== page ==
Study of Private Trees Leads to Understanding of Urban Forests

The current suspension of field work has led researchers at Concordia University in Montreal to recruit residents to assist in conducting an inventory of private trees in the Notre-Dame-de-Grâce (NDG) neighborhood. The project seeks to study private urban trees, stating that the current understanding of urban forests has been largely limited to trees located on public land. However, half of all city trees are growing on private land.

Residents are asked to take photos of trees on their property and measure the circumference of trees using string, shoelaces, or other household materials. A downloadable worksheet and various apps are supplied to aid in the process and identification. The team has also prepared a how-to video to help break down the steps.

The NDG Tree Project is led by Carly Ziter, assistant professor of biology in the Faculty of Arts and Science.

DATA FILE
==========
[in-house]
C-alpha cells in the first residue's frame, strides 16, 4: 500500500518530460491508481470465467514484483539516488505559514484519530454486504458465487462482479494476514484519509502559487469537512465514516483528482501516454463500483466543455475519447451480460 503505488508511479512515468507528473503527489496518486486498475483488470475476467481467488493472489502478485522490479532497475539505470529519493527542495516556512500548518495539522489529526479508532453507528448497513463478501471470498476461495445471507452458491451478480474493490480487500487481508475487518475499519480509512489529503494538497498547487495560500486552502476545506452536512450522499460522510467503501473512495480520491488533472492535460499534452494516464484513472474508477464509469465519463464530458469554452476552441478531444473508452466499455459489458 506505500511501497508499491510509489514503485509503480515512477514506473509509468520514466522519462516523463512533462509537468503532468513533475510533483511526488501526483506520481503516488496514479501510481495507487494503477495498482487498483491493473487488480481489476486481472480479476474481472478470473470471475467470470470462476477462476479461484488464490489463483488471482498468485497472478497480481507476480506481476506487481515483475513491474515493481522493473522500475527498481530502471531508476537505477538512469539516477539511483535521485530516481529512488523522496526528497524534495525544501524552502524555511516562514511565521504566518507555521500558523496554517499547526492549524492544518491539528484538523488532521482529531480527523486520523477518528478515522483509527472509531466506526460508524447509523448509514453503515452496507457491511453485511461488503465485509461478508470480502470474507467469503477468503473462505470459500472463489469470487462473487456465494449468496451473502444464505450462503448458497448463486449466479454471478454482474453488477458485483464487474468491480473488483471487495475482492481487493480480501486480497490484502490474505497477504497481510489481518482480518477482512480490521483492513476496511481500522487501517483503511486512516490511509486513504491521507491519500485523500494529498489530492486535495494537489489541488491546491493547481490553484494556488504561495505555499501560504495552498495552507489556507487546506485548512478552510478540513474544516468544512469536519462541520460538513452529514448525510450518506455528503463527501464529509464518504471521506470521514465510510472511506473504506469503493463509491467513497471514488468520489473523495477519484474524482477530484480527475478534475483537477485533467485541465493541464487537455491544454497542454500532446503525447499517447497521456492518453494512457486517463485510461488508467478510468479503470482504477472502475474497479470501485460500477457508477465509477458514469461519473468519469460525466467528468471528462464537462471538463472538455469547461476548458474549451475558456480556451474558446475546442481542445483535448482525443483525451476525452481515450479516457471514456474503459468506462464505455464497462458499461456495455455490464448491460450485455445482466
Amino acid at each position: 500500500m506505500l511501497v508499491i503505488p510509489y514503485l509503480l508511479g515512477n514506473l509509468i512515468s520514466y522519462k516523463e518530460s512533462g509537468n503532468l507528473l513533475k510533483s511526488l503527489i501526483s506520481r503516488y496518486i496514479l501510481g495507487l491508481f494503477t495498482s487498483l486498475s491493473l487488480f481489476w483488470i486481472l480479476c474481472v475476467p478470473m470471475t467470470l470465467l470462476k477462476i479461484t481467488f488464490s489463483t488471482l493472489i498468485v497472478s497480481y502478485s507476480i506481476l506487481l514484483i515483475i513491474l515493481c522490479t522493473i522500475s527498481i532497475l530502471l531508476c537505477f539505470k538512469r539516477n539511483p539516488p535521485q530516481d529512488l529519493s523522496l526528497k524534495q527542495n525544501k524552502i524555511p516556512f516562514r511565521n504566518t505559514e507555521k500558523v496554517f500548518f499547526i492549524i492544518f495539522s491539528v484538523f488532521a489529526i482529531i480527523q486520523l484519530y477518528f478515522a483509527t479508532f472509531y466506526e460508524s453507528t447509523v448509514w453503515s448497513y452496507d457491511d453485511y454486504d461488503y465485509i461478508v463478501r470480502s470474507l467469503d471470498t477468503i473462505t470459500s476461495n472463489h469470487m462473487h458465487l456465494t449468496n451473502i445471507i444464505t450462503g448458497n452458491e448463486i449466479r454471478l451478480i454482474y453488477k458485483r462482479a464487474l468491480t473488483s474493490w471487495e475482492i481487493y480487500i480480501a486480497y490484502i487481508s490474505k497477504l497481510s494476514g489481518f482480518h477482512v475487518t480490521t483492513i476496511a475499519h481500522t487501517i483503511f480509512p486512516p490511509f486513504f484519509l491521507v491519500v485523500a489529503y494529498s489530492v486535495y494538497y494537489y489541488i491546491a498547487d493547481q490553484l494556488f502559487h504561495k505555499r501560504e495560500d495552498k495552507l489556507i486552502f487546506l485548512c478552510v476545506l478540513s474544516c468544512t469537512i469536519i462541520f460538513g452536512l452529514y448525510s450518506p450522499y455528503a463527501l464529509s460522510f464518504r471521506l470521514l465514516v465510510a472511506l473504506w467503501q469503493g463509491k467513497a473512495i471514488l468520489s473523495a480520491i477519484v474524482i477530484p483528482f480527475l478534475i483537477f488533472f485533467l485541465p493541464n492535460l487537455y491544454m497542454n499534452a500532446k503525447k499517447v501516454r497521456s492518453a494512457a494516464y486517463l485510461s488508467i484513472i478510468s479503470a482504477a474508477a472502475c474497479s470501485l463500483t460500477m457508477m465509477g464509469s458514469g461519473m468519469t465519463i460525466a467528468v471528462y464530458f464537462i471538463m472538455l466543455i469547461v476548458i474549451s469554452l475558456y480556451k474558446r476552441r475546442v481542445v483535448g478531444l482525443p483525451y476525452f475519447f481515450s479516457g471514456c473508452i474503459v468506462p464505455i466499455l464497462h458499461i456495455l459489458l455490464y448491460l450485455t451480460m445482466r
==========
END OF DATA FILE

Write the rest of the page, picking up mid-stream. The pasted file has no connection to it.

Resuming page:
“Montreal is fortunate to have an excellent public tree inventory, but many of the city’s trees are actually located on private land, and we know very little about them. This means our understanding of the urban forest is like a puzzle with half the pieces missing,” says Ziter.

Ziter is a member of the CERC Smart Sustainable Resilient Cities and Communities team where she highlights the essential role of urban green space and biodiversity in creating a next-generation city.

“This project speaks to the university’s strong commitment to sustainability,” says Concordia President Graham Carr. “The fact that our researchers were able to adapt it to our current situation is an example of our community’s resilience and ingenuity. I hope many of our Loyola neighbours will take this opportunity to get outside and learn about the trees in our own backyards.”